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Homework Help: Free falling object with gravity

  1. Sep 25, 2011 #1
    I was trying to do this problem, but I got t negative, so I went back from the beginning and looked for my errors, but I couldn't find one. Can anyone tell me what I did wrong ? Thanks

    You drop a ball from a window on an upper floor of a building and it is caught by a friend on the ground when the ball is moving with speed Vf. You now repeat the drop, but you have friend on the street below throw another ball upward at speed Vf exactly at the same time that you drop your ball from the window. The two balls are initially separated by 28.7m. At what time do they pass each other ?

    Take upwards as positive, yo = 0 will be ground, H will be the distance when two balls pass each other.

    For the ball going downward:
    Vf = Vo - gt
    Vf = - gt

    -(28.7 - H) = -1/2 gt^2
    H = - 1/2gt^2 + 28.7 (1)

    For the ball going upwards

    H = Vf *t - 1/2gt^2
    H = - gt^2 - 1/2 gt^2 (2)

    From (1) and (2)

    -t^2 = 28.7/9.8
    --------> negative ?????
    Last edited: Sep 26, 2011
  2. jcsd
  3. Sep 26, 2011 #2
    More than one thing has gone wrong.

    First of all, your Vf is wrong.
    Hint: What does the symbol t mean? The time measurement of what?

    Suppose you found the correct Vf. You have to be careful when plugging it in.
    Hint: Which direction is positive?
  4. Sep 26, 2011 #3
    I was taking upwards as positive, and t will be the time when 2 balls pass each other. Can you tell me why the first one Vf is wrong ???

    Do you have to choose two directions ? Because at first, you have one of the ball drop, and second you have one ball drop downward and another ball throw upward ??
    Last edited: Sep 26, 2011
  5. Sep 26, 2011 #4
    Because t is not the time it takes for the first ball to fall to the ground.

    You have to consider the direction the ball is being thrown.
  6. Sep 26, 2011 #5
    But we have Vf = Vo + at, and in this case, its falling down under gravity, so a = -g ? t could be anywhere when the ball drop till it hit the grounds right ? Vf will increase as long as t increases until the ball hits the ground.

    I was taking upwards as positive
  7. Sep 26, 2011 #6
    But t is the time it takes for the falling ball to reach height H above ground. Are you saying the speed at that time is the same speed the ball will reach the ground?
  8. Sep 26, 2011 #7
    Oh, I got it, the time is different in 2 cases. Now I understand it. So, in order to find Vf, you should use
    Vf^2 - Vo^2 = 2aH with Vo = 0

    One more question, if I choose upwards as positive, it should be
    Vf^2 = -2gH or - Vf^2 = - 2gH ???

    and if downwards is positive
    Vf^2 = 2gh ?

    I'm kinda confused, if you choose the direction, would it affect only the sign of accelerator (a, g) or velocity ? or both ?
    Last edited: Sep 26, 2011
  9. Sep 26, 2011 #8
    Your choice of equation is good. But the way you plugged in the terms is still not correct. H is the height above the ground at which the balls pass each other, right? Is that the correct displacement to use when we consider the first ball falling to the ground from the window?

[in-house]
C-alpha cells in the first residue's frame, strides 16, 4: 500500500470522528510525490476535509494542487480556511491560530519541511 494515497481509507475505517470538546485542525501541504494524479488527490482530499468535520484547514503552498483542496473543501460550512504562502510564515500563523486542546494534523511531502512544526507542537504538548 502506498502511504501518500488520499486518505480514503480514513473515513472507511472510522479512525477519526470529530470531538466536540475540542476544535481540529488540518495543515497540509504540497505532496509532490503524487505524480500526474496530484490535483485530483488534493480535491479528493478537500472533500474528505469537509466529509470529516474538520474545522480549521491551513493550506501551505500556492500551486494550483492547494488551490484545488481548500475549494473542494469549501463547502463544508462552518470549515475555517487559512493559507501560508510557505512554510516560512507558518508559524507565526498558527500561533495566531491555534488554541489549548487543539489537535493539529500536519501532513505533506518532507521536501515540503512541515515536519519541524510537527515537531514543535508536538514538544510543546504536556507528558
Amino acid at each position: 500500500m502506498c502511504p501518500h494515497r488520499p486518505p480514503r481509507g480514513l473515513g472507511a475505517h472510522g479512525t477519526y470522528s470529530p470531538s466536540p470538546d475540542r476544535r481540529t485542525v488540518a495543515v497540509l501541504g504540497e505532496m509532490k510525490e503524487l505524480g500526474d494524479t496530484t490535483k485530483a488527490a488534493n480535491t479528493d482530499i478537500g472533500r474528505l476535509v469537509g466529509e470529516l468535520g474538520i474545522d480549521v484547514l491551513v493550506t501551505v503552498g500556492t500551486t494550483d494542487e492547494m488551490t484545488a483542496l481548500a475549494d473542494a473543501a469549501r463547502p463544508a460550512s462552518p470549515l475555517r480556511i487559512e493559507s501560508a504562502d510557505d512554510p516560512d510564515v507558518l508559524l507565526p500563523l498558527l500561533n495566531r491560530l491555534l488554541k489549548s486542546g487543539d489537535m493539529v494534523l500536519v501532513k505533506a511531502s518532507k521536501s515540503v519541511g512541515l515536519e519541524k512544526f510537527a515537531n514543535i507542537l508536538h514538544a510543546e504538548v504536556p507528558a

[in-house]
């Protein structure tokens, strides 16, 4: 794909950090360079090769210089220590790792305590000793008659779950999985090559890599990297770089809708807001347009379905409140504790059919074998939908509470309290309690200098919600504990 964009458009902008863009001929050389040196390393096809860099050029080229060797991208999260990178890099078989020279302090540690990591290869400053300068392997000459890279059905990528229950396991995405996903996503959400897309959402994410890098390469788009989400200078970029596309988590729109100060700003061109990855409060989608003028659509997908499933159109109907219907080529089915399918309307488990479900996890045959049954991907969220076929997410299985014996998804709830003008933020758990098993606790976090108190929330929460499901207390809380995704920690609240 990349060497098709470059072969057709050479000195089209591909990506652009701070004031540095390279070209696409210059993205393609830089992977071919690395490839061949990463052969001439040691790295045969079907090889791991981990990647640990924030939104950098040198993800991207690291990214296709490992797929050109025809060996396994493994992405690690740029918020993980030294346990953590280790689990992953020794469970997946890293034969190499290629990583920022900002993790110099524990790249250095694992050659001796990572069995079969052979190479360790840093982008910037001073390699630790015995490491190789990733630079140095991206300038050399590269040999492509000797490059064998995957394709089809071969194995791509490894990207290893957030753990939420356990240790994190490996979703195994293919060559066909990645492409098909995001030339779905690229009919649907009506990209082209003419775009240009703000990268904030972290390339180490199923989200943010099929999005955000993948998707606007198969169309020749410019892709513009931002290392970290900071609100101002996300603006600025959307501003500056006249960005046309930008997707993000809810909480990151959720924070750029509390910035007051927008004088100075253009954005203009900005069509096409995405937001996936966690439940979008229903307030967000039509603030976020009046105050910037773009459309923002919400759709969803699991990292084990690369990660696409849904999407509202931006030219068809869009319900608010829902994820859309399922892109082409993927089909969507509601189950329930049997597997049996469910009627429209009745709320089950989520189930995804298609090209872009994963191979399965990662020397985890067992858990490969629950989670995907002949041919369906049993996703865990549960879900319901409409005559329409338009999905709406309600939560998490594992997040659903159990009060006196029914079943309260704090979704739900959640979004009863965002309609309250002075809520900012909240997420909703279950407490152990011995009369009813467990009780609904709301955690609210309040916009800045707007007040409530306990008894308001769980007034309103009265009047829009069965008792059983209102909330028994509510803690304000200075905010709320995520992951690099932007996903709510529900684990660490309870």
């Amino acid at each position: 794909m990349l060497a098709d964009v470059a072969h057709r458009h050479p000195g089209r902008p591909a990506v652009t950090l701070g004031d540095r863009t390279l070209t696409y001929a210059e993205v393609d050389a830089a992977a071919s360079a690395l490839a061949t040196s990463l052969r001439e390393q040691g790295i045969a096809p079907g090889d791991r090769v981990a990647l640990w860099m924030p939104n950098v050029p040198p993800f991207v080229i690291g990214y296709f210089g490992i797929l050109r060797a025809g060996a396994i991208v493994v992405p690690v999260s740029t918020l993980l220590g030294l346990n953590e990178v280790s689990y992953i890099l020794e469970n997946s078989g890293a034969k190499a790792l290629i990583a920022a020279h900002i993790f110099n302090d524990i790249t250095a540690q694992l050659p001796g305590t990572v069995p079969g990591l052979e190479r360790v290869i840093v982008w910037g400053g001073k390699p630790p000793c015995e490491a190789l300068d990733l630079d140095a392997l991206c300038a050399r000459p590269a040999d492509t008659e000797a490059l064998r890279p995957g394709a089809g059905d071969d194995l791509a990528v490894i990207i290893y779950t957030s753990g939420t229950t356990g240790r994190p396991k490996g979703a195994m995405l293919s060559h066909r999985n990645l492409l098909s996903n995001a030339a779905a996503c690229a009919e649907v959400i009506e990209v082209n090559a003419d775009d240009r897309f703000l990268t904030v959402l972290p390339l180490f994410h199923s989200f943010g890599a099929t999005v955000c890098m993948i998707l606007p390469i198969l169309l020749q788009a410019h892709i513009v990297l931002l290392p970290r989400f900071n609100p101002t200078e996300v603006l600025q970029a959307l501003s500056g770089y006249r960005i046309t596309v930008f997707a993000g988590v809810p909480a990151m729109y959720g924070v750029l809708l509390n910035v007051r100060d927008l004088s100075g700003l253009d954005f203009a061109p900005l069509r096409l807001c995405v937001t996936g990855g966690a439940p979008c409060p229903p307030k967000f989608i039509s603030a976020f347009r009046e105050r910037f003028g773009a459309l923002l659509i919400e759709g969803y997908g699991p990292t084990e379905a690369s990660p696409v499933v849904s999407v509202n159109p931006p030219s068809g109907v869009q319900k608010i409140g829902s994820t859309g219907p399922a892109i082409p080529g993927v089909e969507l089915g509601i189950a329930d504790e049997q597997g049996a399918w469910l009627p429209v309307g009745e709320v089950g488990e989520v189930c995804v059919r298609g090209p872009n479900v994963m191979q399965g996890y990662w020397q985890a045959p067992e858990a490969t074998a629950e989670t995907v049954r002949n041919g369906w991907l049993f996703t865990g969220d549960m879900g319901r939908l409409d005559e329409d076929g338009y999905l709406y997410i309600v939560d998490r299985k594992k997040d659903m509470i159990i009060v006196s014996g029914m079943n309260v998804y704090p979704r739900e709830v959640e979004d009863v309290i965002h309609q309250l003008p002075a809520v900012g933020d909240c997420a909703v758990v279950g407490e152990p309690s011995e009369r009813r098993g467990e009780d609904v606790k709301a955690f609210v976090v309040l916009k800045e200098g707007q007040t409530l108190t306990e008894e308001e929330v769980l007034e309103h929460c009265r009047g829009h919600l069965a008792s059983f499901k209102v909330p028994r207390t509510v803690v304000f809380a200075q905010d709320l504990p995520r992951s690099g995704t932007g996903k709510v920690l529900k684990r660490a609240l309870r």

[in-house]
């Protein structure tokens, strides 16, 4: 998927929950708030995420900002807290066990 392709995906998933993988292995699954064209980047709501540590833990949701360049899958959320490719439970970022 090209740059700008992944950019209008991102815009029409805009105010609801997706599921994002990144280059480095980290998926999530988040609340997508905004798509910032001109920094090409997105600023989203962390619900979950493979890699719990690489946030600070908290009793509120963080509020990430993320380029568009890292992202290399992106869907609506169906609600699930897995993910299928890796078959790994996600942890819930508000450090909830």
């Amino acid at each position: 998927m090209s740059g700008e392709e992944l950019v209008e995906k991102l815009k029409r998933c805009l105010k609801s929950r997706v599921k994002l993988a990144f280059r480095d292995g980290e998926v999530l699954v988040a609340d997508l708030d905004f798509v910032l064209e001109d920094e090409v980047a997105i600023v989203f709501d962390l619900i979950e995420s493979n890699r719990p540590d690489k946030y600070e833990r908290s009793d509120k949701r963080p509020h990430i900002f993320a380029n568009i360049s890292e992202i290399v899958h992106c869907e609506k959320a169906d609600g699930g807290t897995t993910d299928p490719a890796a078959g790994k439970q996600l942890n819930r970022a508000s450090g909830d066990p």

You can find the answer to this question if you look at the definition of velocity and acceleration. Post the definitions, and post which ones you think will be affected by the choice of direction.

    Once you figure that out, you can find the answers to the following,
  10. Sep 26, 2011 #9
    Okie, so if H is the height above the ground at which the balls pass each other, and it's also the displacement when we first drop the first ball falling to the ground from the window. I choose y at ground = 0.

    Taking upwards as positive, then y0 = (28.7 - H).
    Vf^2 = -2g(y - y0)
    Vf^2 = -2g(-28.7 + H)

    If taking downwards as positive, y0 = -(28.7-H)
    Vf^2 = 2g(-28.7 + H)

    Am I doing right ?
  11. Sep 26, 2011 #10
    Your y0 is wrong in both cases. The height from the ground to the window isn't 28.7 m - H. That is the distance from the window to the point where the balls pass each other.
  12. Sep 26, 2011 #11
    Yes, you're right. I'm so dumb....and thanks again for your time with me even though I'm such an idiot......You would have a lot of patience I guess ;)

    so it'd be much simple than.

    If taking upwards as positive then
    Vf^2 = -2g(0-28.7)

    If taking downwards as positive than
    Vf^2 = 2g(28.7)

    So now I know how to put sign for the velocity and accelerator, but I'm a bit confused about the displacement.....if you have y0 to y and the direction that you choose is pointing at the same way, then that displacement will be positive and if its opposite then it'd be negative ???
    Last edited: Sep 26, 2011
  13. Sep 26, 2011 #12
    Don't think so. You've almost solved it by yourself. You just needed to be nudged in the right direction.
    But still not correct. Vf^2 cannot be negative. If it is negative, Vf will be an imaginary number(will have [itex]\sqrt{-1}[/itex]). A physical quantity cannot be an imaginary number. So there is something wrong with the way you've plugged in the terms to the relevent kinematic equation.

    Here is the full kinematic equation with all the terms,

    [itex]V_f^2 - V_i^2 = 2a(y_f - y_i)[/itex]
    where subscript i is for initial and subscript f is for final.

    Looking at your following question, I think you may have an idea what is wrong.
    The displacement increases in the positive direction.
  14. Sep 26, 2011 #13
    Ok, so if I take upwards as positive, then in my case, yo > y. So it would have been
    Vf^2 = -2g(-28.7)

    Vf^2 = 2g(28.7)

    Yup, finally I understand....even though it takes me a day just to realize such a simple thing.

    Thanks again omoplata for being my great great teacher.
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